Former Ryder Cup player John Garner has been awarded the PGA’s highest accolade of PGA Master Professional as applications for APAL status rose by more than 50 per cent in the past 12 months.
Garner, a member of the 1971 and 1973 Ryder Cup teams and a winner on both the European Tour and European Senior Tour, is one of 16 PGA professionals to have been recognised in the latest recommendations from the Accreditation for Professional Achievement and Learning (APAL) Council.
The award sees the 65-year-old Manchester-born professional, who now resides and coaches in New Zealand, join an elite band of PGA Master Professionals across the world including the likes of leading coaches John Jacobs, Pete Cowen and David Leadbetter.
“I am absolutely thrilled and delighted to get the honour,” said Garner, who has also had a distinguished career as an international coach, author, course designer, administrator and speaker.
“I am very proud to be a PGA professional golfer, wearing many hats along the way on a world tour of golf courses meeting many different people. I hope that in some small way I have made a difference to many lives, particularly youngsters, in playing just one shot better.”
Garner is one of a number of PGA professionals applying to the APAL Council, which follows increased awareness of the value of APAL recognition across the golf industry, and in a year in which the PGA launched its Raising Your Game initiative and produced comprehensive PGA role descriptors and industry guides.
PGA professional Mike Braidwood, operations director at Braemar Golf, who has been awarded Advanced Fellow status in this latest tranche, revealed his motivation to apply.
“The reason I applied for APAL was that I realised it was getting noticed in the industry and people were looking for it,” he said. “Coincidentally I was speaking to our client in Russia and he was talking about their director of golf Stephen Dundas and he said ‘do you know he is the highest qualified professional in Russia as a PGA Fellow Professional’.
“I thought that was great and decided to do it. I found the whole process rewarding just looking back on my career and it also helped brush up my CV at the same time because it was quite a reflective process. I think it is great that The PGA has come up with a system to recognise members who have gained experience and worked hard on their own to get more training and education and I would encourage other PGA members to do it.”
PGA Advanced Fellow Professional David Colclough, the PGA’s head of member education, was pleased to see the APAL applications increasing and the growing recognition within the golf industry.
“One of the key principles of the PGA is to promote the abilities and skills of the PGA golf professional to the wider industry and the public,” he said. “Role descriptors and industry guides on membership and education have played a part along with informing influential managers and employers via conferences and seminars, about the attributes required for PGA professionals to fit positions within the industry.
“APAL recognition fits within this as it identifies the qualities and levels of expertise of PGA professionals and alongside the role descriptors it helps committees, owners and others who employ golf professionals to identify those abilities and skills beyond the norm.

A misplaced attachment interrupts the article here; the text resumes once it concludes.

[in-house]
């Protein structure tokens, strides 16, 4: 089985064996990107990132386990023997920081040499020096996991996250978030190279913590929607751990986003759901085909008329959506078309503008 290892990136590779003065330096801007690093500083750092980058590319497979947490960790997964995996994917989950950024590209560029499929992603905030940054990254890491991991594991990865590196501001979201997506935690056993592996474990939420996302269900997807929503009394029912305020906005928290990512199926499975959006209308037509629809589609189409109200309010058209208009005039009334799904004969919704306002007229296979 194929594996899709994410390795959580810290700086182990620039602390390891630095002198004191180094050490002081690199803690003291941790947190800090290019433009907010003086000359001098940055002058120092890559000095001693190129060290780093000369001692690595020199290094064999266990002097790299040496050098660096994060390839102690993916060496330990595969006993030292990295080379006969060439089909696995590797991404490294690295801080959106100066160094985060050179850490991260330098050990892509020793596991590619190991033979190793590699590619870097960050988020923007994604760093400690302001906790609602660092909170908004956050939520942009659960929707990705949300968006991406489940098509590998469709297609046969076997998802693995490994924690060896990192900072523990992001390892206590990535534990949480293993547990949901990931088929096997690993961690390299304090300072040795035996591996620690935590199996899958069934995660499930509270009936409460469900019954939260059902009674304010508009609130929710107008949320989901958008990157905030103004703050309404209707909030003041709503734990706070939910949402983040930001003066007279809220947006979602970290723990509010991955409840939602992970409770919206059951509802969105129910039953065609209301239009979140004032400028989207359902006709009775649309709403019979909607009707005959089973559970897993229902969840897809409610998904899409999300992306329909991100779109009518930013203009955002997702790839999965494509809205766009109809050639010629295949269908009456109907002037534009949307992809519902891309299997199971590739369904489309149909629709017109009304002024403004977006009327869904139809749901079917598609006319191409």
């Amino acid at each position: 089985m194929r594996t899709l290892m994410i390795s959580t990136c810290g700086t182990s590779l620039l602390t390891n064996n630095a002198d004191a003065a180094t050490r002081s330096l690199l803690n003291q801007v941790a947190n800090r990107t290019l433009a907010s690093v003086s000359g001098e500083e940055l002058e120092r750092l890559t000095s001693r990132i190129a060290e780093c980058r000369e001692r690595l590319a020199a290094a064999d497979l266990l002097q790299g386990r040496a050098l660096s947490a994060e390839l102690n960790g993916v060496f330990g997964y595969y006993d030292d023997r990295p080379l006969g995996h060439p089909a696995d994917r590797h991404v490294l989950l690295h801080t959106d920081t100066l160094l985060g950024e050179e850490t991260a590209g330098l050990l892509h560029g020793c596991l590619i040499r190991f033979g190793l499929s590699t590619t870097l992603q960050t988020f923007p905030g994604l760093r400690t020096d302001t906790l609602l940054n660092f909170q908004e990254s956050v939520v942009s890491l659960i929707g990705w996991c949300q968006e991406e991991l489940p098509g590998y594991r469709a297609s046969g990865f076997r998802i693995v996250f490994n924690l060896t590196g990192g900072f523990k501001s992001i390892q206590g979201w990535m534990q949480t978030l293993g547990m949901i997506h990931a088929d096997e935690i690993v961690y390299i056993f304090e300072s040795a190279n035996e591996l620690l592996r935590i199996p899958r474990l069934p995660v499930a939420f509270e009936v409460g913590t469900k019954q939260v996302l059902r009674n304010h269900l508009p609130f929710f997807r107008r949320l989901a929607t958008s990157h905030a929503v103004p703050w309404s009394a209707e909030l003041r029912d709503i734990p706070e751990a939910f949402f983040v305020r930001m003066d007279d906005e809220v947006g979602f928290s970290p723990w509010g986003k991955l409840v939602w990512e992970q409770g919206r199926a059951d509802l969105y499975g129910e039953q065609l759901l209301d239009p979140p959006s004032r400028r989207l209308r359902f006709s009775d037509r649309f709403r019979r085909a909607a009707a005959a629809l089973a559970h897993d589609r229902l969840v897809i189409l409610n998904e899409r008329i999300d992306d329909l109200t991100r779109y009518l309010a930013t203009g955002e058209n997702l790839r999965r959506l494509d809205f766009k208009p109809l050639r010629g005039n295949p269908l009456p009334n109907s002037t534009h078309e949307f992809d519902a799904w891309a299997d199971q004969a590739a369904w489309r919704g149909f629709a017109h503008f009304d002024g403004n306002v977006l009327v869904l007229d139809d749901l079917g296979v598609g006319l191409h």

“It is because of this we are seeing an increase in APAL applications and they are assisting PGA professionals to identify their skills and put them at the forefront of the profession. I anticipate this will encourage more PGA professionals to apply for an APAL status due to the fact they are becoming a key indicator within the industry.”
Also recognised by the APAL Council are Sarah Claridge (Kendleshire Golf Club), David Haines (Brean Golf Club ), Richard Harrison (Roehampton Club), Lee Scarbrow (John O’Gaunt Golf Club) and Mark Tibbles (Mark Tibbles Golf Academy), who have been made PGA Fellow Professionals.
Claridge undertakes coaching in developing golf nations on behalf of the R&A and PGAs of Europe, and is also behind a successful coaching toolkit used by PGA professionals in 18 countries.
West Country-based Haines is the current chairman of the PGA West Region and a prolific competitor in regional and national PGA tournaments.
South Region professional Harrison is a renowned coach, contributor to national magazines and press and an accredited European Tour Rules referee.
Scarbrow, is known for his coaching and is one of Golf Monthly’s top 25 coaches. He was Ian Poulter’s coach and then boss, when the Ryder Cup star turned professional.
Tibbles, who is based in Perth, Australia, played on the European Tour before setting up a highly-successful coaching academy ‘Down Under’. He has received numerous accolades from the PGA of Australia including 2010 Teaching Professional of the Year in Western Australian/Northern Territories.
The APAL Council also awarded PGA Advanced Professional status to Kevin Caplehorn (Paultons GC), Jamie Cundy (Wast Hills Golf Centre), Jon Jones (LGiFairways Driving Range), Matthew Masters (Porters Park Golf Club), Nick Solski (Superior Golf), Ian Stafford (Innishannon Golf), Craig Thomas (The Golf Academy). Advanced Diploma recipients were Neil Moore (Rudding Park Golf Academy) and Carla White (Sycamores Golf Centre).
The APAL Council was founded in 2004 and to date 492 awards have been made. For more information on the APAL process and to view the APAL Criteria, download the ‘Industry Guide to PGA Membership which is available at http://www.pga.info/AboutThePGAPro/40884833.htm
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